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Information on the therapy of metastatic prostate carcinoma with 177LU - PSMA

Below are the main explanations of the general issues:

- What is personalized medicine ?

- What is nuclear medicine ?

- General information about prostate carcinoma ?

- What is prostate carcinoma ?

- What are the reasons for prostate carcinoma ?

- What are symptoms of prostate cancer ?

- What are the stages of prostate cancer ?

- What forms of therapy are available for prostate carcinoma ?

What is personalized medicine ?

Personalized medicine is a concept where diagnostics and treatment are tailored to the individual, rather than one-size-fits-all. There are many factors that determine how high your risk is for certain diseases and how well you respond to treatments - for example, your genetics, lifestyle and environment. By analyzing this information along with your diagnosis and clinical records, your doctors can determine the most effective treatment plan for you and your needs.

Theranostics is a form of personalized medicine that tailors your treatment based on information from your diagnostic scans. These scans are very detailed and allow your doctors to determine if the treatment is working for you, and if so, at what dose and how often it should be administered.

What is nuclear medicine ?

In nuclear medicine, small amounts of radioactive substances, so-called radioactive isotopes or radioisotopes, are used for the diagnosis and treatment of diseases. These are also called radiotracers for diagnosis (such as 68Gallium) and radiopharmaceuticals for treatment (such as 177Lutetium). Nuclear medicine is commonly used to diagnose and treat cancer. Theranostics is a subfield of nuclear medicine.

General information about prostate cancer ?

Prostate cancer is the most common malignant tumor in men worldwide, with an estimated 1.4 million new cases per year.

In Austria alone, about 73,000 men are currently diagnosed with prostate cancer, about 5,700 men develop the disease each year, and about 1,200 men die of the disease each year. Prostate carcinoma thus accounts for about 25 percent of the incidence of all carcinomas in Austria.

In advanced stages, prostate carcinomas metastasize to lymph nodes, skeleton but also to various organs. In patients with metastasized prostate carcinoma, 177LU (lutetium) PSMA radio-ligand therapy (RLT) can be used if disease progression is evident despite previous conventional local and systemic - not nuclear medicine - therapies (surgery, hormone therapy, chemotherapy, radiotherapy, etc).

What is a prostate carcinoma ?

Prostate carcinoma is a type of cancer that develops in the prostate gland. The prostate is a small, walnut-shaped gland in the male reproductive system that surrounds the first part of the urethra immediately below the urinary bladder like a cuff. The prostate produces seminal fluid that nourishes and transports sperm.

Prostate cancer occurs when cells in the prostate gland change abnormally and begin to grow uncontrollably, forming a malignant tumor. If left untreated, the cancer cells can spread beyond the prostate to nearby tissues and organs, such as lymph nodes, bones or other distant parts of the body.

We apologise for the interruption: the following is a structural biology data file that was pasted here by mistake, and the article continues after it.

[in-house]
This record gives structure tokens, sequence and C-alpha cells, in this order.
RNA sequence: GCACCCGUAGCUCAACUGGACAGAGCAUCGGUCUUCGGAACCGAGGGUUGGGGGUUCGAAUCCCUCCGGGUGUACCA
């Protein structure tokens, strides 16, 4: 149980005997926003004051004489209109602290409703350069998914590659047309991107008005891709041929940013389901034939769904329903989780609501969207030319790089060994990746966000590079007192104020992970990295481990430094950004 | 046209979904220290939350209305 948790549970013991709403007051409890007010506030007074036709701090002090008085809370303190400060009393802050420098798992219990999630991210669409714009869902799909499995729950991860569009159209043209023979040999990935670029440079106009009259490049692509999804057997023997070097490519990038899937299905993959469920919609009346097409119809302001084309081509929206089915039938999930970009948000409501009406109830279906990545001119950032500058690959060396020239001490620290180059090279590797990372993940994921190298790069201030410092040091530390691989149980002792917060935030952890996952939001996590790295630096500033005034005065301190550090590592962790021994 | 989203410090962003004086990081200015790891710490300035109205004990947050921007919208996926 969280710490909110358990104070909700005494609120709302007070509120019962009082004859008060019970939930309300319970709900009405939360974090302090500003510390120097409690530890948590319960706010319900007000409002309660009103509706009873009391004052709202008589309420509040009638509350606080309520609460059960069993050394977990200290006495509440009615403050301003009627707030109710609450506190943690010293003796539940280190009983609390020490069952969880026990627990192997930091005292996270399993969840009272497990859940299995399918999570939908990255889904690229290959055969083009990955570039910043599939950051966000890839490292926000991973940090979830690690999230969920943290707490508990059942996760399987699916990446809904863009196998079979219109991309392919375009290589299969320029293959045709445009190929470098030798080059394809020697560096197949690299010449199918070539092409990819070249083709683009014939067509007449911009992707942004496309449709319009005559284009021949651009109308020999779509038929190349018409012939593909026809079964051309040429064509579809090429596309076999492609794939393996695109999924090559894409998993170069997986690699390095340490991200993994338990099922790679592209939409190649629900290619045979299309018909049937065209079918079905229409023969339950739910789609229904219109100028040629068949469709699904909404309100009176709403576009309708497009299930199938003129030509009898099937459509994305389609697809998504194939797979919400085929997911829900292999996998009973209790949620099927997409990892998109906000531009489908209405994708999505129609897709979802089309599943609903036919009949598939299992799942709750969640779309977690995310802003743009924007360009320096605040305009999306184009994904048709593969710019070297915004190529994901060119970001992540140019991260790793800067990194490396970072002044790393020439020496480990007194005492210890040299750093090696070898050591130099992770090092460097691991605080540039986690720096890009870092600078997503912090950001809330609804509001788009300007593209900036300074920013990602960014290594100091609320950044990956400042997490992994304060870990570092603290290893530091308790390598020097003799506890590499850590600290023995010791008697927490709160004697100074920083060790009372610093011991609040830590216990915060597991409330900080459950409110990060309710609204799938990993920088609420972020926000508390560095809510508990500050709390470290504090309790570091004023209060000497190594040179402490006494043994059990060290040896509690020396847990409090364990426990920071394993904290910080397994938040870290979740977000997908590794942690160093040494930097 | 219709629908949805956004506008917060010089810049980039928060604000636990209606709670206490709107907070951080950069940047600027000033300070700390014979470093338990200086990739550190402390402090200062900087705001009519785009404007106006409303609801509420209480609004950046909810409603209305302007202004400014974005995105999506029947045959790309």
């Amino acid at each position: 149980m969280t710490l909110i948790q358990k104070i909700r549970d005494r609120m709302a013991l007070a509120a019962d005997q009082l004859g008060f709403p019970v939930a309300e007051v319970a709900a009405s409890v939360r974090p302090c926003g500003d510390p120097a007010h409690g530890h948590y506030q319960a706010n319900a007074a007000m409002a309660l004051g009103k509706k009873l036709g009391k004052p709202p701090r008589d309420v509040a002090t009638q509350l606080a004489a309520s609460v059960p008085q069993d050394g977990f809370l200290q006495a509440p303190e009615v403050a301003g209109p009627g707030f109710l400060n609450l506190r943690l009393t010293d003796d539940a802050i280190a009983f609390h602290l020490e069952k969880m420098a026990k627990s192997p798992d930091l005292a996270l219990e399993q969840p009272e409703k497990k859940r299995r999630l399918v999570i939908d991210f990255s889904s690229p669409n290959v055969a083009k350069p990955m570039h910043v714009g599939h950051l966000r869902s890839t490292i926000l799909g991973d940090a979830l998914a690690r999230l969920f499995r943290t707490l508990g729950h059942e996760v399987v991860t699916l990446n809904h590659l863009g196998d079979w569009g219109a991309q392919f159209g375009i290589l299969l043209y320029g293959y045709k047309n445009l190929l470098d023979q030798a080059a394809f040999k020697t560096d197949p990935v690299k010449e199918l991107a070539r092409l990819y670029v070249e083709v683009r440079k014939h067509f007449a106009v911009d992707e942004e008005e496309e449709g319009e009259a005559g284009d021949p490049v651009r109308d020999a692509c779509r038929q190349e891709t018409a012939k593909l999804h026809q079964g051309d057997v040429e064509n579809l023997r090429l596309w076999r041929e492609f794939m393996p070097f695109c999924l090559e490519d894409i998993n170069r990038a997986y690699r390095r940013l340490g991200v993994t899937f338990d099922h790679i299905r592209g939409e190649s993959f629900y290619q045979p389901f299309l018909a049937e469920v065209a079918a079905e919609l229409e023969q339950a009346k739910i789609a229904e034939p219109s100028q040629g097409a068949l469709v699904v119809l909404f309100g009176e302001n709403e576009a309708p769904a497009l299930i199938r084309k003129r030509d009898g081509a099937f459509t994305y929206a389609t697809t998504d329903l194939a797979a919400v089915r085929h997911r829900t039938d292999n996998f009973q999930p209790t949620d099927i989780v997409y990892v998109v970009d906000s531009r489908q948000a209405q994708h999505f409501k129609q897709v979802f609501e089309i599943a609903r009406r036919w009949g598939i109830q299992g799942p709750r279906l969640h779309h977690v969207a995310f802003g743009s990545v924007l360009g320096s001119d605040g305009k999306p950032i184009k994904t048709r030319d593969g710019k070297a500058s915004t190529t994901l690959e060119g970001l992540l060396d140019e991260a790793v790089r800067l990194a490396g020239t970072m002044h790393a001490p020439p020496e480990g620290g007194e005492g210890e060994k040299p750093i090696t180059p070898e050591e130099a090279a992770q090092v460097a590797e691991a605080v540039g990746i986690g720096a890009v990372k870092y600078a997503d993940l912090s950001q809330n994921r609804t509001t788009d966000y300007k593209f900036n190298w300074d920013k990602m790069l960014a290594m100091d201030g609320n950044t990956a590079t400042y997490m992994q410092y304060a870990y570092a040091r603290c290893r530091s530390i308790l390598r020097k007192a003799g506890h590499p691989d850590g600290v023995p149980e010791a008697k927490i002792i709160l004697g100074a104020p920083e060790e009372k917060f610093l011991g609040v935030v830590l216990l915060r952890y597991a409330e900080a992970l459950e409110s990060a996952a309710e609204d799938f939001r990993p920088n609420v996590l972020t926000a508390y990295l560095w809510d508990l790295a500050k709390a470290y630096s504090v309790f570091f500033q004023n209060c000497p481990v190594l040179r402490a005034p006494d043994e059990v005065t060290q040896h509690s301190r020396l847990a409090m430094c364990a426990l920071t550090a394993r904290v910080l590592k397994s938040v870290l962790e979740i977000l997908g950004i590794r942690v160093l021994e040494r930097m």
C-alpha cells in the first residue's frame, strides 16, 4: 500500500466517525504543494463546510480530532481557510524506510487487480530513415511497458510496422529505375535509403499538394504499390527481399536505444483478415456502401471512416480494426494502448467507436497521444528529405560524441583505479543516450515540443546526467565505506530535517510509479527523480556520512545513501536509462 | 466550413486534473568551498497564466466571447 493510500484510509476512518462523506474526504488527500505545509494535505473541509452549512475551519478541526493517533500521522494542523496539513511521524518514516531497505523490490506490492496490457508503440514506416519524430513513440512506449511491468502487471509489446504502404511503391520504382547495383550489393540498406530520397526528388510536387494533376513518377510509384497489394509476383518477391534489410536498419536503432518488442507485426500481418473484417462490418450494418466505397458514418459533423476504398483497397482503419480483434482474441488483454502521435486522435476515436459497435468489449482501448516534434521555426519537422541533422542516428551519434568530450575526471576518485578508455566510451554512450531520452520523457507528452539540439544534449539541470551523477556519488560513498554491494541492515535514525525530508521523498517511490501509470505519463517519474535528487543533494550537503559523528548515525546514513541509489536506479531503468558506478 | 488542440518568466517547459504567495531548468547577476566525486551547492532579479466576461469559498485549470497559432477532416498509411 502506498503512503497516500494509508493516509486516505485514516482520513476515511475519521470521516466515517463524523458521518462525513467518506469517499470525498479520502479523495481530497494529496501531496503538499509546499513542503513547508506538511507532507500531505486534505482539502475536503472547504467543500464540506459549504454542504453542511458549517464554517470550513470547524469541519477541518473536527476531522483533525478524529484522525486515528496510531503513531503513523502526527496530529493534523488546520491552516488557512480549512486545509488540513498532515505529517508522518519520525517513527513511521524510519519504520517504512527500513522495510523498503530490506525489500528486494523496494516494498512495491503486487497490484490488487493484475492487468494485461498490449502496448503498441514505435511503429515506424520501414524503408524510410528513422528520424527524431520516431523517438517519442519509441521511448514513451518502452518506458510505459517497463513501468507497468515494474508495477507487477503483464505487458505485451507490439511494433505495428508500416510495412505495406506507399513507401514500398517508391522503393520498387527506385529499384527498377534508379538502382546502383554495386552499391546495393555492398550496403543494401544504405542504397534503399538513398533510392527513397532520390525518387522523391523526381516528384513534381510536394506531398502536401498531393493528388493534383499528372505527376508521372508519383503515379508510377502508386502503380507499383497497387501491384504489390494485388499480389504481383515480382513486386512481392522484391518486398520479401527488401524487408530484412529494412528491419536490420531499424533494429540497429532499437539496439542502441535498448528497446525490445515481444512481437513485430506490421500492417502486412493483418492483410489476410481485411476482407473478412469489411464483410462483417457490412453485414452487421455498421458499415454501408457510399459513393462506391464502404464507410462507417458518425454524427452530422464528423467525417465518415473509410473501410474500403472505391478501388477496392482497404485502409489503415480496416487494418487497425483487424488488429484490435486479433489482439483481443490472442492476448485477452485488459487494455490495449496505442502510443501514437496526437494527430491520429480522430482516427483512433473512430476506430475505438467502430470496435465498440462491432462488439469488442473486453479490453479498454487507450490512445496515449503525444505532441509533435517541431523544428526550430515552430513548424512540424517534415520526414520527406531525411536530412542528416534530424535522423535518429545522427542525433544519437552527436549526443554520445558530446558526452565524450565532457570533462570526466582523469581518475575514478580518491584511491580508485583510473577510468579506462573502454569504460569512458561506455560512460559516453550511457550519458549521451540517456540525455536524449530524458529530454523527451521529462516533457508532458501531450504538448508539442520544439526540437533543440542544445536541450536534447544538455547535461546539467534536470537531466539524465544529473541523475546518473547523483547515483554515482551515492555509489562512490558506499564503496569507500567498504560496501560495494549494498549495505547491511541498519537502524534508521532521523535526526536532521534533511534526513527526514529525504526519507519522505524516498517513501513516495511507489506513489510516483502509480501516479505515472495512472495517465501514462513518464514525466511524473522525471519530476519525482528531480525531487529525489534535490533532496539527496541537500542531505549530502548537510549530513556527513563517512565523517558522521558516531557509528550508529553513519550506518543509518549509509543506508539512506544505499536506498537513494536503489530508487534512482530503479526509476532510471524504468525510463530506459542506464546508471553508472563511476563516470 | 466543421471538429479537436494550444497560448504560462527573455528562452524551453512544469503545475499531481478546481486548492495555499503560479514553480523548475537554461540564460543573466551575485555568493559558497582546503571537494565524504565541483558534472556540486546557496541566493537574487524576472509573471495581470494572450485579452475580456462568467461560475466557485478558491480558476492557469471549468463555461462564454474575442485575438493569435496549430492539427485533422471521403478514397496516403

In its early stages, prostate cancer virtually never causes noticeable symptoms. As the cancer progresses, the following symptoms may occur: Difficulty urinating, weak urine flow, frequent urination (especially at night), blood in the urine or semen, erectile dysfunction, pain or discomfort in the pelvic area, and bone pain.

Prostate cancer is usually diagnosed through a combination of methods, including a digital rectal exam, a blood test to measure prostate specific antigen (PSA), and, if needed, a prostate biopsy to examine the prostate tissue for cancer cells. Imaging tests such as ultrasound, MRI or bone scans may also be used to determine the extent and spread of the cancer.

Treatment options for prostate cancer depend on a variety of factors, including the stage of the cancer, the aggressiveness of the tumor tissue, the patient's overall health, and his or her beliefs and wishes. Treatment may include active surveillance (regular check-ups without immediate intervention), surgery (radical prostatectomy), radiation therapy, hormone therapy, chemotherapy, immunotherapy, or a combination of these methods.

Regular screening and early detection are critical to the treatment of prostate cancer. Men are advised to talk with their healthcare providers about the benefits and risks of prostate cancer screening and make an informed decision based on their individual circumstances.

What are the reasons for prostate carcinoma ?

There are several factors that can increase the risk of developing prostate cancer. Here are some possible reasons:


  • Age: The risk for prostate cancer increases with age. Men over age 50 have a higher risk than younger age groups.


  • Family history: a family history of prostate cancer may increase the risk. Men whose father or brother has prostate cancer have a higher risk of also developing it.


  • Genetic factors: Certain genetic changes or mutations may increase the risk for prostate cancer. Mutations in the BRCA1 and BRCA2 genes, which are usually associated with breast and ovarian cancer, may also increase the risk for prostate cancer.


  • Ethnicity: Prostate cancer is more common in African-American men than in men of other ethnic groups. The risk tends to be lower in Asian and Hispanic American men.